‘Her story is my story’: How a harsh abortion ban has reignited feminism in Poland

The long-submerged struggle over abortion has abruptly resurfaced in ­Poland after more than a generation, as the failure of a right-wing initiative to impose an outright ban has revitalized the country’s feminist movement.

The most hopeful now have their sights on overturning the legal restrictions on abortion that date back 23 years, and bringing women’s issues in from the margins of Polish society.

Warsaw is – for the first time in a generation – a small hotbed of abortion rights activism.

“The feminist and women’s movement even half a year ago was quite small, and because of the protests, it has expanded,” said Barbara Nowacka, an opposition politician and activist who held a public discussion in a downtown Warsaw cafe on a recent evening.

Across town, activists were protesting at Parliament. “You could say that we’re in the same place we were a year ago. The abortion law has not changed. But we’ve managed to build big support for women’s issues, not only for abortion but for dignity, the fight against domestic violence and others,” Nowacka said.

Some women are going public, sharing their stories. The most famous is Natalia Przybysz, a Polish RB singer who released a downbeat protest anthem, “Through a Dream,” a self-inspired ballad about traveling to Slovakia for an abortion. “Nobody speaks,” she told Gazeta Wyborcza, a liberal Polish daily, last month. “And this solitude is terrible. I felt like I was the only woman in Poland who ever did it.” The tabloids went on the attack.

But her openness was not in vain. Izabela Maksymowicz, 35, a mother of two and a feminist, heard her and could relate. Maksymowicz was a fellow demonstrator in last month’s “Black Protest” movement, in which 30,000 women descended on the capital’s Castle Square in a swell of black umbrellas. Some women carried wire clothes hangers that day.

“Her story is my story,” Mak­symowicz said in an interview in her apartment in a bedroom community of the Polish capital, as her son slept on a couch nearby. “She has two kids. I have two kids.”

She was not ready for a third. When Maksymowicz chose to have an abortion last year, she decided to travel abroad to a clinic in Berlin rather than go “underground.”

“I didn’t want this kind of stigma, of doing something illegal,” she said. The protests and Przybysz’s story inspired her to write a post on Facebook telling friends what had happened, which she called a “coming-out.” She allowed The Washington Post to use her name, knowing that other women who have spoken openly about abortion have been criticized.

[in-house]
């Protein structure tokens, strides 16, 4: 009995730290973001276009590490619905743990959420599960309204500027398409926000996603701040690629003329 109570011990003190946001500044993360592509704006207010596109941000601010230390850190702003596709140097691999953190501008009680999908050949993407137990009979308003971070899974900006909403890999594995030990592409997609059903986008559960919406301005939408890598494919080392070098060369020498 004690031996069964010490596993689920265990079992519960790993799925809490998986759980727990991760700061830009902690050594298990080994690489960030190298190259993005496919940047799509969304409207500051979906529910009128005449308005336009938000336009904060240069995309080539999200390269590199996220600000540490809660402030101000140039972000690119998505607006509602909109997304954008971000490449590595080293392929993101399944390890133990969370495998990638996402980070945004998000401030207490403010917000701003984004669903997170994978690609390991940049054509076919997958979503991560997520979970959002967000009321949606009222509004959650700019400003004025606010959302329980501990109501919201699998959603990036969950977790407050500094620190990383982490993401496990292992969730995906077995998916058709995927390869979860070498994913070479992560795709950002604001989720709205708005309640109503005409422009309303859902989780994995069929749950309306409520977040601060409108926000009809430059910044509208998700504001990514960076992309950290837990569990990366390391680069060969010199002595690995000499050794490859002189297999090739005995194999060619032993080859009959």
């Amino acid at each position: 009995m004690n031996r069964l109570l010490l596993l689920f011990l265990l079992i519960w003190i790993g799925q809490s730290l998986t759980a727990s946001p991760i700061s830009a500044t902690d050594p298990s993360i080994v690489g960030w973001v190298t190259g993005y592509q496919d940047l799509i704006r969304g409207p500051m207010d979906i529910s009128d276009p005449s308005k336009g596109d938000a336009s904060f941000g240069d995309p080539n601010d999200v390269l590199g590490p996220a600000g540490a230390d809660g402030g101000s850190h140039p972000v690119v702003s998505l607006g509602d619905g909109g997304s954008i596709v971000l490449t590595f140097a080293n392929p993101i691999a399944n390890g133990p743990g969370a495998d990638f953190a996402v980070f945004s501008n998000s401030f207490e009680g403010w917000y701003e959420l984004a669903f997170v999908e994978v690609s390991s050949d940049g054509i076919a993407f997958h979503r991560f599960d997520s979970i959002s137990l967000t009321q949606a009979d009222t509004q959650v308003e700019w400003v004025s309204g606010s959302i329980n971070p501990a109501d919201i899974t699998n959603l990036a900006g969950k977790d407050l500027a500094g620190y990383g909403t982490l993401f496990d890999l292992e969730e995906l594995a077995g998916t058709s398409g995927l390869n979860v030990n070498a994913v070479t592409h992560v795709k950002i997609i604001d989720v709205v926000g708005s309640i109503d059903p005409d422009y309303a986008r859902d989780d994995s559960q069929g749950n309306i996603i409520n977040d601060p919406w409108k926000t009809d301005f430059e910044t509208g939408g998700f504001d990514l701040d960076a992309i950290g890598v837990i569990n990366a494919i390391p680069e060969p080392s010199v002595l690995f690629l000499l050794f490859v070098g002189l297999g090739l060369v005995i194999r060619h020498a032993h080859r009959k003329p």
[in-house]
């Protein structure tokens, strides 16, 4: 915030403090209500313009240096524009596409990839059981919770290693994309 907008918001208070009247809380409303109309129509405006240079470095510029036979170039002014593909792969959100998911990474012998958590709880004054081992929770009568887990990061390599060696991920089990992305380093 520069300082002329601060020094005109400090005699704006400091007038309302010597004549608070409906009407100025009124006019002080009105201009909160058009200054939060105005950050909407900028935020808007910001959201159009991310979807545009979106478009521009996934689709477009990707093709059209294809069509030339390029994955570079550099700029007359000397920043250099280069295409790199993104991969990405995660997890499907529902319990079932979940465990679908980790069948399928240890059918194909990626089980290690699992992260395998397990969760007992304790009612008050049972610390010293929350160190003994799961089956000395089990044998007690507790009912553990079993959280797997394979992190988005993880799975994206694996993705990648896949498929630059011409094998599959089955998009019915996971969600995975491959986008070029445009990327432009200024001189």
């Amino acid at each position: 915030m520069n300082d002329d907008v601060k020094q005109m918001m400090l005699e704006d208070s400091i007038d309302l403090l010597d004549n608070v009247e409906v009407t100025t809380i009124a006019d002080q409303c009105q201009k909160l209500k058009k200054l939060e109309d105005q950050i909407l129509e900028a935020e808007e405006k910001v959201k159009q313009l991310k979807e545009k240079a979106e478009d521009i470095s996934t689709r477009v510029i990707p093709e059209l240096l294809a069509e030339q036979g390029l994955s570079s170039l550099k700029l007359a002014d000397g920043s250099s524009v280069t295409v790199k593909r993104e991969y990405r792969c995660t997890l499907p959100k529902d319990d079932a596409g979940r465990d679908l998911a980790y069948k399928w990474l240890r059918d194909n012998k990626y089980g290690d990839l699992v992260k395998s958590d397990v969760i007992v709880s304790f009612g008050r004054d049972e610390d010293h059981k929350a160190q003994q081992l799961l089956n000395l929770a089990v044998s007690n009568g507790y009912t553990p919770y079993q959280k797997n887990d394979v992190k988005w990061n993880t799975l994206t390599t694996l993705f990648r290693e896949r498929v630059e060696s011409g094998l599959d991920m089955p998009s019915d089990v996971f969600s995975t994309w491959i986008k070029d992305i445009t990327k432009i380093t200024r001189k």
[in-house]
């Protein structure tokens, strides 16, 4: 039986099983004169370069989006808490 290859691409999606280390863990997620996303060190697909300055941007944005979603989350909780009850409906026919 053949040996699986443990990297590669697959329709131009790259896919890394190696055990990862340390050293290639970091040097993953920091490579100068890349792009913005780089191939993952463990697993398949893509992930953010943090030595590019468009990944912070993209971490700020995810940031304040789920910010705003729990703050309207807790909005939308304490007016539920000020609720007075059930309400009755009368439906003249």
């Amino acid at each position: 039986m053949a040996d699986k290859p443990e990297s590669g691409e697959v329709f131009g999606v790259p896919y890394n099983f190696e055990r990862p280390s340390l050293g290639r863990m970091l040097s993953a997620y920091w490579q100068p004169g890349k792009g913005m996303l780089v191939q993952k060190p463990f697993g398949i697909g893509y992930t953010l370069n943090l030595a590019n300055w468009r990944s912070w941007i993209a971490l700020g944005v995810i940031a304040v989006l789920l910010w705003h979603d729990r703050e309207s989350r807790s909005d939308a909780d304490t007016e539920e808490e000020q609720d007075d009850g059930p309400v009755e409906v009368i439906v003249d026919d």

“We are human,” she said. “We can’t take any more on our shoulders. There is already so much. To me, this is the language we can use, and we should use, to talk about these very hard issues. Because when we use words like abortion, liberalization, then they imagine things. Not people.”

Tens of thousands of women face a similar choice each year in Poland, where abortions are banned except in extreme cases: danger to the mother’s life, severe birth defects or pregnancy as a result of rape or incest. They choose to go abroad to find gynecologists who are sympathetic or willing to break the law for money; to order pills on the Internet; or, in extreme cases, to resort to homemade methods.

Their stories are usually shared in whispers, if at all; as speculation increases over whether the U.S. Supreme Court could overturn the landmark case Roe v. Wade, Poland delivers a poignant counterfactual. Abortion was legal here until communism fell, but a resurgent Catholic Church in 1993 struck a deal with the government. Poles tend to call it “the compromise,” although activists say it is anything but. Just 1,040 legal terminations were carried out in Poland last year. In many cases, activists say, doctors will not perform abortions even when they are permitted to do so under the law.